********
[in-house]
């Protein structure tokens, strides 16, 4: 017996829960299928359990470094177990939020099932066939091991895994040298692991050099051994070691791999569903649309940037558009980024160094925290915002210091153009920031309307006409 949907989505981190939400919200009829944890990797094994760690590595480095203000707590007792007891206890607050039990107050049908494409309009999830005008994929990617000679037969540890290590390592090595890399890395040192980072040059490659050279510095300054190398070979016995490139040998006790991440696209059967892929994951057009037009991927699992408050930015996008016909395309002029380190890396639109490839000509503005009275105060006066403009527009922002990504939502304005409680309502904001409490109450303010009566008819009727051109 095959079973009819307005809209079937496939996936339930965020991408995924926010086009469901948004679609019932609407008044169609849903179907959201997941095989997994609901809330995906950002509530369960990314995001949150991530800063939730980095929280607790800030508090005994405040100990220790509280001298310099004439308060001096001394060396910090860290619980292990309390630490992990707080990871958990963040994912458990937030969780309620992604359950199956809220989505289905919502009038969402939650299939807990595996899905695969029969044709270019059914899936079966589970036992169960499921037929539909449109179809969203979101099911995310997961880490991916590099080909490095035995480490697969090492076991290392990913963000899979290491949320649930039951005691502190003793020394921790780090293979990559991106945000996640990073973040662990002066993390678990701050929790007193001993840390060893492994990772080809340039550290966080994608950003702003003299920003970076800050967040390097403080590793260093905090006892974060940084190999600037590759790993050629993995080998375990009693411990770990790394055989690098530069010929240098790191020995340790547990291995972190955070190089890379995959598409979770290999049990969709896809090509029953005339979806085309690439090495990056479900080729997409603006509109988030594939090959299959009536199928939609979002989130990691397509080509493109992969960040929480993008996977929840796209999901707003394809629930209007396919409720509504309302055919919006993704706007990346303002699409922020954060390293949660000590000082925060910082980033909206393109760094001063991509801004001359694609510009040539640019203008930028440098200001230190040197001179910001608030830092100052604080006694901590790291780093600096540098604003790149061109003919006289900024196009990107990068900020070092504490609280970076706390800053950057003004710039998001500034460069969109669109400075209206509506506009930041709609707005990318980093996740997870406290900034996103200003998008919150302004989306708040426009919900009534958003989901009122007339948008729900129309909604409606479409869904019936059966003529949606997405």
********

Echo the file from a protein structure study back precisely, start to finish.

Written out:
[in-house]
């Protein structure tokens, strides 16, 4: 017996829960299928359990470094177990939020099932066939091991895994040298692991050099051994070691791999569903649309940037558009980024160094925290915002210091153009920031309307006409 949907989505981190939400919200009829944890990797094994760690590595480095203000707590007792007891206890607050039990107050049908494409309009999830005008994929990617000679037969540890290590390592090595890399890395040192980072040059490659050279510095300054190398070979016995490139040998006790991440696209059967892929994951057009037009991927699992408050930015996008016909395309002029380190890396639109490839000509503005009275105060006066403009527009922002990504939502304005409680309502904001409490109450303010009566008819009727051109 095959079973009819307005809209079937496939996936339930965020991408995924926010086009469901948004679609019932609407008044169609849903179907959201997941095989997994609901809330995906950002509530369960990314995001949150991530800063939730980095929280607790800030508090005994405040100990220790509280001298310099004439308060001096001394060396910090860290619980292990309390630490992990707080990871958990963040994912458990937030969780309620992604359950199956809220989505289905919502009038969402939650299939807990595996899905695969029969044709270019059914899936079966589970036992169960499921037929539909449109179809969203979101099911995310997961880490991916590099080909490095035995480490697969090492076991290392990913963000899979290491949320649930039951005691502190003793020394921790780090293979990559991106945000996640990073973040662990002066993390678990701050929790007193001993840390060893492994990772080809340039550290966080994608950003702003003299920003970076800050967040390097403080590793260093905090006892974060940084190999600037590759790993050629993995080998375990009693411990770990790394055989690098530069010929240098790191020995340790547990291995972190955070190089890379995959598409979770290999049990969709896809090509029953005339979806085309690439090495990056479900080729997409603006509109988030594939090959299959009536199928939609979002989130990691397509080509493109992969960040929480993008996977929840796209999901707003394809629930209007396919409720509504309302055919919006993704706007990346303002699409922020954060390293949660000590000082925060910082980033909206393109760094001063991509801004001359694609510009040539640019203008930028440098200001230190040197001179910001608030830092100052604080006694901590790291780093600096540098604003790149061109003919006289900024196009990107990068900020070092504490609280970076706390800053950057003004710039998001500034460069969109669109400075209206509506506009930041709609707005990318980093996740997870406290900034996103200003998008919150302004989306708040426009919900009534958003989901009122007339948008729900129309909604409606479409869904019936059966003529949606997405």